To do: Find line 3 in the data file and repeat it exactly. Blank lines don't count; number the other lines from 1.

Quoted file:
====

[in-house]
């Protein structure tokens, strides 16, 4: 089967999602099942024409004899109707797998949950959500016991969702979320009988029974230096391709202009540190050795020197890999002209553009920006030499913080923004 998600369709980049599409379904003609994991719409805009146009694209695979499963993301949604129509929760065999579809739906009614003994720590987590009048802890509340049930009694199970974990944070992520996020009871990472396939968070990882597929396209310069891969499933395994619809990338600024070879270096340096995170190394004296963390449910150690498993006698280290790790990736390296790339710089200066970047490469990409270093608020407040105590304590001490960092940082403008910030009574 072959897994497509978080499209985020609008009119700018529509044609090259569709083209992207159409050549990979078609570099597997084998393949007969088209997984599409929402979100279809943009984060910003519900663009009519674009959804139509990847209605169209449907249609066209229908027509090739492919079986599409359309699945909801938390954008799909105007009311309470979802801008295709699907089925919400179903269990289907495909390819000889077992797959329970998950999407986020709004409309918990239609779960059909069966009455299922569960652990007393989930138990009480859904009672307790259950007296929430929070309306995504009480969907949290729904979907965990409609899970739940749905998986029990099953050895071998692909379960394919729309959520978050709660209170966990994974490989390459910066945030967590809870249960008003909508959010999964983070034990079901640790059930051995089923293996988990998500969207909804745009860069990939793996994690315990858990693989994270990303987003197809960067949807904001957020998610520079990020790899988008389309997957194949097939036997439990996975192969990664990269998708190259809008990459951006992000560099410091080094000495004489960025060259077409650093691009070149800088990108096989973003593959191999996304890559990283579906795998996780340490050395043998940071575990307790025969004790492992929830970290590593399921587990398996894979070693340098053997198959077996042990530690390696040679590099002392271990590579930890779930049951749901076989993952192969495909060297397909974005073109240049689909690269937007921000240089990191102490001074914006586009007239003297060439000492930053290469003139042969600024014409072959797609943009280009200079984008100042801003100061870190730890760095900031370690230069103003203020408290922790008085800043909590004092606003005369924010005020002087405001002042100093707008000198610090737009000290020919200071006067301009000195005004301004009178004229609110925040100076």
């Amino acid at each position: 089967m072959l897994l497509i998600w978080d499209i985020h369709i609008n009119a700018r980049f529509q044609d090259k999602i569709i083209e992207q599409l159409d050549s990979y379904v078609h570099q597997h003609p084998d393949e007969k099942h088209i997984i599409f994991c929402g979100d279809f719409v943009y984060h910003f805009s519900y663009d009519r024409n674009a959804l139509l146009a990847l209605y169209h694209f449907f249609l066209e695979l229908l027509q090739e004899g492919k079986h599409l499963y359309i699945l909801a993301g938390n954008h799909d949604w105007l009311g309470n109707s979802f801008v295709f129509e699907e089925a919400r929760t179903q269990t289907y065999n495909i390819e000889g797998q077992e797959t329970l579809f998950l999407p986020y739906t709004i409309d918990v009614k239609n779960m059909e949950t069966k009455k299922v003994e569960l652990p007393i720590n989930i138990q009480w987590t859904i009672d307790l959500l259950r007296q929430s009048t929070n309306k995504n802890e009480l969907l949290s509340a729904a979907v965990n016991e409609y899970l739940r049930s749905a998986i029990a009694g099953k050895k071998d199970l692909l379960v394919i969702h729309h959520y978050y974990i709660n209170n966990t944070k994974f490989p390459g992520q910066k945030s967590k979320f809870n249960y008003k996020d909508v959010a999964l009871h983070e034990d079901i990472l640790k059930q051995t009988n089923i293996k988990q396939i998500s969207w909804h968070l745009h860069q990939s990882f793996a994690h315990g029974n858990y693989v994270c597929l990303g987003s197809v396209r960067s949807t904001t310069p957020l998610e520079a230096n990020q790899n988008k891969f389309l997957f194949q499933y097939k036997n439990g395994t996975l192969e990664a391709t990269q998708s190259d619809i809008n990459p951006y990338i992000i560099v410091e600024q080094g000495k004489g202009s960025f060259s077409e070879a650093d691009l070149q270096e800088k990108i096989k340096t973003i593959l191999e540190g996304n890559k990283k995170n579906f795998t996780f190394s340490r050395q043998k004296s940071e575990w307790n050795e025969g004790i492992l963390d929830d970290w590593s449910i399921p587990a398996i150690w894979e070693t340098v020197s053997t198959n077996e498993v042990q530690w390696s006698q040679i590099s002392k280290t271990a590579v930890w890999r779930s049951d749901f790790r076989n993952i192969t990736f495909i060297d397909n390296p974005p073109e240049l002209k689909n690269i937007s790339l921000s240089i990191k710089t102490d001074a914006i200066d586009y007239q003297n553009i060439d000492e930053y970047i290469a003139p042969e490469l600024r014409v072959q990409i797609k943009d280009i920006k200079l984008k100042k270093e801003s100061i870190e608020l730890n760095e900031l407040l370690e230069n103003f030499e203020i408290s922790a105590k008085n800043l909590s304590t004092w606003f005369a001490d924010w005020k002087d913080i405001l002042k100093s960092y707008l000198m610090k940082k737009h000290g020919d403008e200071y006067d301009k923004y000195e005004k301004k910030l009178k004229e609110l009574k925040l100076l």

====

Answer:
């Amino acid at each position: 089967m072959l897994l497509i998600w978080d499209i985020h369709i609008n009119a700018r980049f529509q044609d090259k999602i569709i083209e992207q599409l159409d050549s990979y379904v078609h570099q597997h003609p084998d393949e007969k099942h088209i997984i599409f994991c929402g979100d279809f719409v943009y984060h910003f805009s519900y663009d009519r024409n674009a959804l139509l146009a990847l209605y169209h694209f449907f249609l066209e695979l229908l027509q090739e004899g492919k079986h599409l499963y359309i699945l909801a993301g938390n954008h799909d949604w105007l009311g309470n109707s979802f801008v295709f129509e699907e089925a919400r929760t179903q269990t289907y065999n495909i390819e000889g797998q077992e797959t329970l579809f998950l999407p986020y739906t709004i409309d918990v009614k239609n779960m059909e949950t069966k009455k299922v003994e569960l652990p007393i720590n989930i138990q009480w987590t859904i009672d307790l959500l259950r007296q929430s009048t929070n309306k995504n802890e009480l969907l949290s509340a729904a979907v965990n016991e409609y899970l739940r049930s749905a998986i029990a009694g099953k050895k071998d199970l692909l379960v394919i969702h729309h959520y978050y974990i709660n209170n966990t944070k994974f490989p390459g992520q910066k945030s967590k979320f809870n249960y008003k996020d909508v959010a999964l009871h983070e034990d079901i990472l640790k059930q051995t009988n089923i293996k988990q396939i998500s969207w909804h968070l745009h860069q990939s990882f793996a994690h315990g029974n858990y693989v994270c597929l990303g987003s197809v396209r960067s949807t904001t310069p957020l998610e520079a230096n990020q790899n988008k891969f389309l997957f194949q499933y097939k036997n439990g395994t996975l192969e990664a391709t990269q998708s190259d619809i809008n990459p951006y990338i992000i560099v410091e600024q080094g000495k004489g202009s960025f060259s077409e070879a650093d691009l070149q270096e800088k990108i096989k340096t973003i593959l191999e540190g996304n890559k990283k995170n579906f795998t996780f190394s340490r050395q043998k004296s940071e575990w307790n050795e025969g004790i492992l963390d929830d970290w590593s449910i399921p587990a398996i150690w894979e070693t340098v020197s053997t198959n077996e498993v042990q530690w390696s006698q040679i590099s002392k280290t271990a590579v930890w890999r779930s049951d749901f790790r076989n993952i192969t990736f495909i060297d397909n390296p974005p073109e240049l002209k689909n690269i937007s790339l921000s240089i990191k710089t102490d001074a914006i200066d586009y007239q003297n553009i060439d000492e930053y970047i290469a003139p042969e490469l600024r014409v072959q990409i797609k943009d280009i920006k200079l984008k100042k270093e801003s100061i870190e608020l730890n760095e900031l407040l370690e230069n103003f030499e203020i408290s922790a105590k008085n800043l909590s304590t004092w606003f005369a001490d924010w005020k002087d913080i405001l002042k100093s960092y707008l000198m610090k940082k737009h000290g020919d403008e200071y006067d301009k923004y000195e005004k301004k910030l009178k004229e609110l009574k925040l100076l």